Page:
In 1906, he moved to St. Petersburg which was then the capital of Russia and the center of the country's artistic life with its famous art schools. Since Jews were not permitted into the city without an internal passport, he managed to get a temporary passport from a friend. He enrolled in a prestigious art school and studied there for two years. By 1907, he had begun painting naturalistic self-portraits and landscapes.
Between 1908 to 1910, Chagall was a student of Léon Bakst at the Zvantseva School of Drawing and Painting. While in St. Petersburg, he discovered experimental theater and the work of such artists as Paul Gauguin. Bakst, also Jewish, was a designer of decorative art and was famous as a draftsman designer of stage sets and costumes for the 'Ballets Russes,' and helped Chagall by acting as a role model for Jewish success. Bakst moved to Paris a year later. Art historian Raymond Cogniat writes that after living and studying art on his own for four years, "Chagall entered into the mainstream of contemporary art. ...His apprenticeship over, Russia had played a memorable initial role in his life.:30
Chagall stayed in St. Petersburg until 1910, often visiting Vitebsk where he met Bella Rosenfeld. In My Life, Chagall described his first meeting her: "Her silence is mine, her eyes mine. It is as if she knows everything about my childhood, my present, my future, as if she can see right through me.":22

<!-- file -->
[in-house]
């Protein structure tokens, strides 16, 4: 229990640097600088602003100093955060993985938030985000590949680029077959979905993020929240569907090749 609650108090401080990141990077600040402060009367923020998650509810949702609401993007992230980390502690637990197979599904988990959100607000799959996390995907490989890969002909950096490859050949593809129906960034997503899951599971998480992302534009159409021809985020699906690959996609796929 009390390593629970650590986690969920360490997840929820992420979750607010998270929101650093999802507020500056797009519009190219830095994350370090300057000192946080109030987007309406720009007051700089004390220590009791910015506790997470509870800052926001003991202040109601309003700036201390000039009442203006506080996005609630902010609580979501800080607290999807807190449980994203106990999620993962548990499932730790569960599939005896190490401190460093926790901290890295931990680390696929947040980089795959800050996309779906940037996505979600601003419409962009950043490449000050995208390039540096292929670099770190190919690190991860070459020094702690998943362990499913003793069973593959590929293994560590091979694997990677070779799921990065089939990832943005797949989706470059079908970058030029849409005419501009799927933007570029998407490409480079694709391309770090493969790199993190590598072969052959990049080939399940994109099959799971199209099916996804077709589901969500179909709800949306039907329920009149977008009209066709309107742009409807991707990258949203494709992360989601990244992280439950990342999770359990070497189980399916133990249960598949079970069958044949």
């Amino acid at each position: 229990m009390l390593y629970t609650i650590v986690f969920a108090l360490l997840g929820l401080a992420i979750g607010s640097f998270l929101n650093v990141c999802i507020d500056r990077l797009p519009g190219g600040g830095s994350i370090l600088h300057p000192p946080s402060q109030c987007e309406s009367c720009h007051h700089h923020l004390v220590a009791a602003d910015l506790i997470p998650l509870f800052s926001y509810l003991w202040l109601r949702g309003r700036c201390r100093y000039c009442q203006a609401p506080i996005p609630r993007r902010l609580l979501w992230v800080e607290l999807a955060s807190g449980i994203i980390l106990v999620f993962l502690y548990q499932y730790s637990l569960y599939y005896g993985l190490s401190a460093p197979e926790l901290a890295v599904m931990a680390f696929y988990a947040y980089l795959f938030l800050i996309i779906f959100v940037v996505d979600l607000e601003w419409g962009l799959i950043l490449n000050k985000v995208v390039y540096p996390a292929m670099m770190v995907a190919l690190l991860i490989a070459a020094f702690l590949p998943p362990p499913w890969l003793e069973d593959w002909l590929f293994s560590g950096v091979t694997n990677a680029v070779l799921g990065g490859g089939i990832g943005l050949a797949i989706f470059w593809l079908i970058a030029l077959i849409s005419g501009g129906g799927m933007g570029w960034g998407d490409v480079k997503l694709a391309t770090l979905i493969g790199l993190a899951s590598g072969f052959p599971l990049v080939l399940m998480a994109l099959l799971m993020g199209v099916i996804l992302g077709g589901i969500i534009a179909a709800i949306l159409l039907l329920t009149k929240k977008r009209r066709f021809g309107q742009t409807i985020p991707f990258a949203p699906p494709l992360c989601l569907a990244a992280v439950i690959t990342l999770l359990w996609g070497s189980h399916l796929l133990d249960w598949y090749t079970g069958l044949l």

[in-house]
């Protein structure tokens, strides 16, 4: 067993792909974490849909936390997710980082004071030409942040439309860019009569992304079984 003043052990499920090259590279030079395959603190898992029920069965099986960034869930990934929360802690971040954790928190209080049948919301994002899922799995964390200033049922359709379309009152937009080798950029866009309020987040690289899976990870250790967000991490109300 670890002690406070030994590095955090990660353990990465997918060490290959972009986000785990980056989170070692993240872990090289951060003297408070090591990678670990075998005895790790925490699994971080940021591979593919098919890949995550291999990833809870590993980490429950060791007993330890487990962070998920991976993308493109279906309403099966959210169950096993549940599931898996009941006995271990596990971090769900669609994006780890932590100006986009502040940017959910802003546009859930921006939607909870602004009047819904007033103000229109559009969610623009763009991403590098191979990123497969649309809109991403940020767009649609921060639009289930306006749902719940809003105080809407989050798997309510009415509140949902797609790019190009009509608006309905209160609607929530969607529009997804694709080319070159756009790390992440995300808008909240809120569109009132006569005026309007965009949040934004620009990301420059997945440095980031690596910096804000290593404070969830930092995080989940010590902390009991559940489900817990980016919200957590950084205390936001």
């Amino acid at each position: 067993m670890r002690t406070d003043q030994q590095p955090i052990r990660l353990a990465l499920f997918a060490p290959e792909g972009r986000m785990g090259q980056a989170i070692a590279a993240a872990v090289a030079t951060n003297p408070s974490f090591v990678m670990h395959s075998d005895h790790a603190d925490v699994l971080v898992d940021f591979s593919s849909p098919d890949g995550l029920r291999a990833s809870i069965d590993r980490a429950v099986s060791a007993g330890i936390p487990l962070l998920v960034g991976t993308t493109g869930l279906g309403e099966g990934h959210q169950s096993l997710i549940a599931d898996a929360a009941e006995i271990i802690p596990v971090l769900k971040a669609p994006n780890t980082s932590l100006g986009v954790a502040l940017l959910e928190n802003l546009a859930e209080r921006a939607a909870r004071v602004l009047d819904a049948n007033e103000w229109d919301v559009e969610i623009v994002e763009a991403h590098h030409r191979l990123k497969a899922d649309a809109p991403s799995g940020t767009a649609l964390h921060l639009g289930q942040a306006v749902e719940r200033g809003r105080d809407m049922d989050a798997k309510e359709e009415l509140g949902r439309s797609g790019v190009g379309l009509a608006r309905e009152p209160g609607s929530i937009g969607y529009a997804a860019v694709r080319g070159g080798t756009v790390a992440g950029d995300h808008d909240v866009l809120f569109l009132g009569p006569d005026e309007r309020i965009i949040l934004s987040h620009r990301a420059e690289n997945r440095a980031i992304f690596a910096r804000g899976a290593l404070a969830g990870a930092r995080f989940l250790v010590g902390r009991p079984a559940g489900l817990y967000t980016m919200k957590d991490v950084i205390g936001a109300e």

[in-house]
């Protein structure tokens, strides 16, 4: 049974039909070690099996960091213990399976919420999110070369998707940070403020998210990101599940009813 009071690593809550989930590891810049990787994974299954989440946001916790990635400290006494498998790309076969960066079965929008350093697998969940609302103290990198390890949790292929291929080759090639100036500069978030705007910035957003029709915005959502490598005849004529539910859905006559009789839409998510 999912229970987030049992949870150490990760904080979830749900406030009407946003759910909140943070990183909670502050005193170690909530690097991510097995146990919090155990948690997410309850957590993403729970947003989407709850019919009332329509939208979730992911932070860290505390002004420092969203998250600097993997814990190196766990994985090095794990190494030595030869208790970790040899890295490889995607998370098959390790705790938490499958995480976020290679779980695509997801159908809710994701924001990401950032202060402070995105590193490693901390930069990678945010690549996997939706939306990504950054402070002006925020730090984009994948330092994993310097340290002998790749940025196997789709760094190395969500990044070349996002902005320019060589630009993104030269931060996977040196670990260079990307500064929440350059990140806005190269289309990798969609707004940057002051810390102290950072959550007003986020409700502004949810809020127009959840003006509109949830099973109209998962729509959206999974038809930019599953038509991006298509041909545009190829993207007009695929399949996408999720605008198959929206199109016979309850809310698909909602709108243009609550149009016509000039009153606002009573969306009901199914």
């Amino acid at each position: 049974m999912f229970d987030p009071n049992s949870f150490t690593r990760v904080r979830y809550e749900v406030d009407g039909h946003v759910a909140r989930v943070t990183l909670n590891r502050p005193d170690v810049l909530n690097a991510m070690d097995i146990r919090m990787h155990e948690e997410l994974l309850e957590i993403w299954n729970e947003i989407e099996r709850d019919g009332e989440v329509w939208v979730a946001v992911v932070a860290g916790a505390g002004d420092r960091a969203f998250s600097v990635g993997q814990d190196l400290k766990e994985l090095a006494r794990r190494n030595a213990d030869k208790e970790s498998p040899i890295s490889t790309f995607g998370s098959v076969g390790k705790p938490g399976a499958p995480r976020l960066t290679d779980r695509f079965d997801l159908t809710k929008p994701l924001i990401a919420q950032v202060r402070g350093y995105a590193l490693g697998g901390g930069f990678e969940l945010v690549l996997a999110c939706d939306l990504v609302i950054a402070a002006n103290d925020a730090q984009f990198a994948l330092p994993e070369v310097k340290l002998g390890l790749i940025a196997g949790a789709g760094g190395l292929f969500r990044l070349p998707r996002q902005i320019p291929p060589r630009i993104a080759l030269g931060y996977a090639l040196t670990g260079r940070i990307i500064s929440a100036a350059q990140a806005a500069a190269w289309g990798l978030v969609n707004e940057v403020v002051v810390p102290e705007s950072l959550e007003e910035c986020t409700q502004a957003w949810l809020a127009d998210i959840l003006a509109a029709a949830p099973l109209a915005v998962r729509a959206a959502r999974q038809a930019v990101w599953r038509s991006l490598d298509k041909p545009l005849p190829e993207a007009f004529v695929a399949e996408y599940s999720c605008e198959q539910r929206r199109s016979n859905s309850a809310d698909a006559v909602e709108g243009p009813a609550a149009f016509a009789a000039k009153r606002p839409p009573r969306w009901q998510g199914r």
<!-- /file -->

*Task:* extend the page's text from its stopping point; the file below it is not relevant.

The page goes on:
In 1910, Chagall relocated to Paris to develop his artistic style. Art historian and curator James Sweeney notes that when Chagall first arrived in Paris, Cubism was the dominant art form, and French art was still dominated by the "materialistic outlook of the 19th century". But Chagall arrived from Russia with "a ripe color gift, a fresh, unashamed response to sentiment, a feeling for simple poetry and a sense of humor", he adds. These notions were alien to Paris at that time, and as a result, his first recognition came not from other painters but from poets such as Blaise Cendrars and Guillaume Apollinaire.:7 Art historian Jean Leymarie observes that Chagall began thinking of art as "emerging from the internal being outward, from the seen object to the psychic outpouring", which was the reverse of the Cubist way of creating.
He therefore developed friendships with Guillaume Apollinaire and other avant-garde luminaries such as Robert Delaunay and Fernand Léger. Baal-Teshuva writes that "Chagall's dream of Paris, the city of light and above all, of freedom, had come true.":33 His first days were a hardship for the 23-year-old Chagall, who was lonely in the big city and unable to speak French. Some days he "felt like fleeing back to Russia, as he daydreamed while he painted, about the riches of Russian folklore, his Hasidic experiences, his family, and especially Bella".
In Paris, he enrolled at La Palette, an art academy where the painters André Dunoyer de Segonzac and Henri Le Fauconnier taught, and also found work at another academy. He would spend his free hours visiting galleries and salons, especially the Louvre, where he would study the works of Rembrandt, the Le Nain brothers, Chardin, van Gogh, Renoir, Pissarro, Matisse, Gauguin, Courbet, Millet, Manet, Monet, Delacroix, and others. It was in Paris that he learned the technique of gouache, which he used to paint Belarusian scenes. He also visited Montmartre and the Latin Quarter "and was happy just breathing Parisian air." Baal-Teshuva describes this new phase in Chagall's artistic development: